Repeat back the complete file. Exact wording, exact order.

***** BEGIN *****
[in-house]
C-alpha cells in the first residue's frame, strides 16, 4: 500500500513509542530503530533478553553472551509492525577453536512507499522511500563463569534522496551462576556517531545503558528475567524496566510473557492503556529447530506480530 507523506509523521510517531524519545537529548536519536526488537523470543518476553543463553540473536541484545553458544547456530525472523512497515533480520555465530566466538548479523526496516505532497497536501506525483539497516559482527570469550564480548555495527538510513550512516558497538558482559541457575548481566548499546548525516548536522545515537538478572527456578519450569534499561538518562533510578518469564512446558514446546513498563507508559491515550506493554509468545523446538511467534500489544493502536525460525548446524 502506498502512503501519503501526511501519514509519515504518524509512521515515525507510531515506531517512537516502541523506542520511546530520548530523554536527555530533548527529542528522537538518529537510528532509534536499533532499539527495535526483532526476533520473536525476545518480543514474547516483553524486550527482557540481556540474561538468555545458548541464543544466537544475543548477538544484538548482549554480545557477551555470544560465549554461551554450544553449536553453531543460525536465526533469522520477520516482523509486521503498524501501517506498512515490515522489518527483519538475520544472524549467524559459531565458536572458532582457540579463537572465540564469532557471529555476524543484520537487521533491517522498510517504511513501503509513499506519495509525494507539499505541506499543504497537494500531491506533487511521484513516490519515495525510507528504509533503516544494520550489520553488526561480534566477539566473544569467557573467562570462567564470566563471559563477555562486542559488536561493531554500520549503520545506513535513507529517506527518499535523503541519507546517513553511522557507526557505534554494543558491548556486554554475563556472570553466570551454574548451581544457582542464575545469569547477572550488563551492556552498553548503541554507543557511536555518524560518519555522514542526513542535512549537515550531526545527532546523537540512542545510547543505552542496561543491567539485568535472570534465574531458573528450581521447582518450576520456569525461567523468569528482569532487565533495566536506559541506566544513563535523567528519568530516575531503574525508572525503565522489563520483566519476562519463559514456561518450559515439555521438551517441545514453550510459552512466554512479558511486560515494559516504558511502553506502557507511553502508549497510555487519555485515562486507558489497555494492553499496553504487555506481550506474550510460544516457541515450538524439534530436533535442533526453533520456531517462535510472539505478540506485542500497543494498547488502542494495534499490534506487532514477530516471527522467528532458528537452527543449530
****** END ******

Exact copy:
[in-house]
C-alpha cells in the first residue's frame, strides 16, 4: 500500500513509542530503530533478553553472551509492525577453536512507499522511500563463569534522496551462576556517531545503558528475567524496566510473557492503556529447530506480530 507523506509523521510517531524519545537529548536519536526488537523470543518476553543463553540473536541484545553458544547456530525472523512497515533480520555465530566466538548479523526496516505532497497536501506525483539497516559482527570469550564480548555495527538510513550512516558497538558482559541457575548481566548499546548525516548536522545515537538478572527456578519450569534499561538518562533510578518469564512446558514446546513498563507508559491515550506493554509468545523446538511467534500489544493502536525460525548446524 502506498502512503501519503501526511501519514509519515504518524509512521515515525507510531515506531517512537516502541523506542520511546530520548530523554536527555530533548527529542528522537538518529537510528532509534536499533532499539527495535526483532526476533520473536525476545518480543514474547516483553524486550527482557540481556540474561538468555545458548541464543544466537544475543548477538544484538548482549554480545557477551555470544560465549554461551554450544553449536553453531543460525536465526533469522520477520516482523509486521503498524501501517506498512515490515522489518527483519538475520544472524549467524559459531565458536572458532582457540579463537572465540564469532557471529555476524543484520537487521533491517522498510517504511513501503509513499506519495509525494507539499505541506499543504497537494500531491506533487511521484513516490519515495525510507528504509533503516544494520550489520553488526561480534566477539566473544569467557573467562570462567564470566563471559563477555562486542559488536561493531554500520549503520545506513535513507529517506527518499535523503541519507546517513553511522557507526557505534554494543558491548556486554554475563556472570553466570551454574548451581544457582542464575545469569547477572550488563551492556552498553548503541554507543557511536555518524560518519555522514542526513542535512549537515550531526545527532546523537540512542545510547543505552542496561543491567539485568535472570534465574531458573528450581521447582518450576520456569525461567523468569528482569532487565533495566536506559541506566544513563535523567528519568530516575531503574525508572525503565522489563520483566519476562519463559514456561518450559515439555521438551517441545514453550510459552512466554512479558511486560515494559516504558511502553506502557507511553502508549497510555487519555485515562486507558489497555494492553499496553504487555506481550506474550510460544516457541515450538524439534530436533535442533526453533520456531517462535510472539505478540506485542500497543494498547488502542494495534499490534506487532514477530516471527522467528532458528537452527543449530